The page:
Wednesday, June 30, 2010

"Return with us now, to those thrilling days of yesteryear....."

OK, we're not going that far back, but we are going back a little more than 14 years ago, to the March '96 issue of Iron Horse, #140. David Snow takes us into Psycho Cycles, and gives us a glimpse of what Indian Larry - along with Steg and Knucklehead Steve - were up to at the time. This is back in the "dark ages", and chances are, if you weren't reading IH at the time, or you didn't live on the East coast, most people probably didn't know who Indian Larry was! How things were going to change.......

What we saw in this article (along with glimpses in previous, and future IH articles to come, along with a full cover and feature) was the raw birth of what would eventually become one of Larry's best known bikes, The Grease Monkey........

It's not what you see in this picture that counts, it's what you don't see. Larry machined off the inner primary bosses from the case, and filled the alternator plug hole. The alternator wires now exit the cavity at about the 5 o'clock position.

Note also that Larry has machined, stoned, and polished every mating surface of the cases to match up exactly.

The Rt. side shot of the engine coming together. STD oiler heads, '81 Shovel cases, JIMS lifters and blocks, Joe Hunt magneto, and Evo oil pump. You can also see the simple, drilled carb support made by Knucklehead Steve.

Larry machined the base of the Hunt mag so he could manually advance and retard it, vs. the original locked down mounting. Larry never gave up the bore/stroke, or the cam specs, and would only say it "was a moderately healthy" engine.

Lt. side of the engine shows a good shot of the HPC coated, Hyperformance finless barrels, and the external drain setup. One time Steg told me that those barrels were originally his, and he gave them to Larry because "he needed them, and I didn't....." . If you would have taken the timing plug out of the case, you would have seen the copper plated flywheels. Wow.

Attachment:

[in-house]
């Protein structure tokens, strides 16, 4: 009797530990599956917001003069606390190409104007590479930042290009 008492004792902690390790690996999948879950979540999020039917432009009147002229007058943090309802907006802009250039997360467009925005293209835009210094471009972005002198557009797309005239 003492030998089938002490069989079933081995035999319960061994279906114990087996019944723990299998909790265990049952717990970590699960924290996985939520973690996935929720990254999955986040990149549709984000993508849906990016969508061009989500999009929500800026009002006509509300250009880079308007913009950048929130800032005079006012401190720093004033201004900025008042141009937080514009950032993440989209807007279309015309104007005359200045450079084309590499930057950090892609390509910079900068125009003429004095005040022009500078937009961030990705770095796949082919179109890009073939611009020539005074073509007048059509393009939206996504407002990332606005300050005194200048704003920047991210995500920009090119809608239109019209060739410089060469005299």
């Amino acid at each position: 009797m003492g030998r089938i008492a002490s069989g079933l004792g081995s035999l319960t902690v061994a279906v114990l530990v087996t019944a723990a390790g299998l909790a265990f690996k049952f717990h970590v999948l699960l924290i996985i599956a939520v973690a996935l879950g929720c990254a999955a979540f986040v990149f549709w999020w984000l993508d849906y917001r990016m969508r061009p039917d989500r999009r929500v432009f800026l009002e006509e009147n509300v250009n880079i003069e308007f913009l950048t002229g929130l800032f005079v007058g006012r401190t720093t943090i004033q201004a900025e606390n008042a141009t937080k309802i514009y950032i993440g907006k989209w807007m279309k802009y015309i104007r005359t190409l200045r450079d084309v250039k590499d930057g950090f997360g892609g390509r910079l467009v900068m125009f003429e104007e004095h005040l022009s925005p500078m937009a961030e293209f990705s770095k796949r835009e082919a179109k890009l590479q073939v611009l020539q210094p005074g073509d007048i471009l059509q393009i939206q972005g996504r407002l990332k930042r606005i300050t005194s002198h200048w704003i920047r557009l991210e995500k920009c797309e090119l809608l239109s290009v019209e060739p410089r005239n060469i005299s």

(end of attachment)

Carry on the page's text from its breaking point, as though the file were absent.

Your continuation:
Also, we get a clear shot of Larry's iconic, often copied genuine 12ga. double-barreled jockey shift handle. Larry stated in the article that the rest of the shotgun previously "was confiscated....". Also note that Larry hasn't made the brass Swazi insert for his front belt pulley yet.

Larry fitting up the Ceriani front forks. Larry also adapted a Milwaukee Iron hidden fork stop kit to the Ceriani lower tree, and machined a stainless offset bar that ran thru the original handlebar mounting bosses to adapt his 4" brass dogbone risers, ala Fonda's setup on the Capt. America bike. Take note, you "leg shavers"...Larry never cut the fender mounts off the sliders, I always remember them being there.

The frame started out as a hacked-up '48, and Larry and Steg stretched the bottom rails 2" at the back of the tranny, jacked up the rear legs to match a new backbone, windowed the neck, and added in a new seatpost and relocated rear trans crossmember. I patterned my frame table from photos of Larry and Stegs' table I saw in IH, from an earlier article that documented the step-by-step frame modifications.


Unknown said...

I think those pictures were taken at Psycocycles when it was on 47th St in the same building that SD cycles had been in. In the background of the last pic you can see Stevie and Rick (or was it rich?) the shop apprentice.

Irish Rich said...

Peter, the ads in IH #140, that had this article show Psycho Cycles at 177 Riverton St., and SD Cycles at 523 W.37th .

Yeah, I'm pretty sure too that the guy with the long curly hair, with his back to the camera in picture #4 here is Knucklehead Steve. It didn't say it in the caption, though.

Noel,NYC said...

Thanks Rich... those days were special in the East Coast, creative chopper building from those who lived the life!

Unknown said...

Right 37th st. To me it doesn't look like the way I remember the Rivington st lay out to be. For one the Linde welder was behind Larrys frame table because there was a sink there and he ran the water directly from it for the tig torch. Larry didn't have a separate water cooler for the tig in those days. FWIW there was a brief time after psyco cycles got kicked out of rivington st where they wound up on 37th st. before they moved out to south 8th st in Williamsburg Brooklyn. That was another lifetime though. My memory aint what it used to be.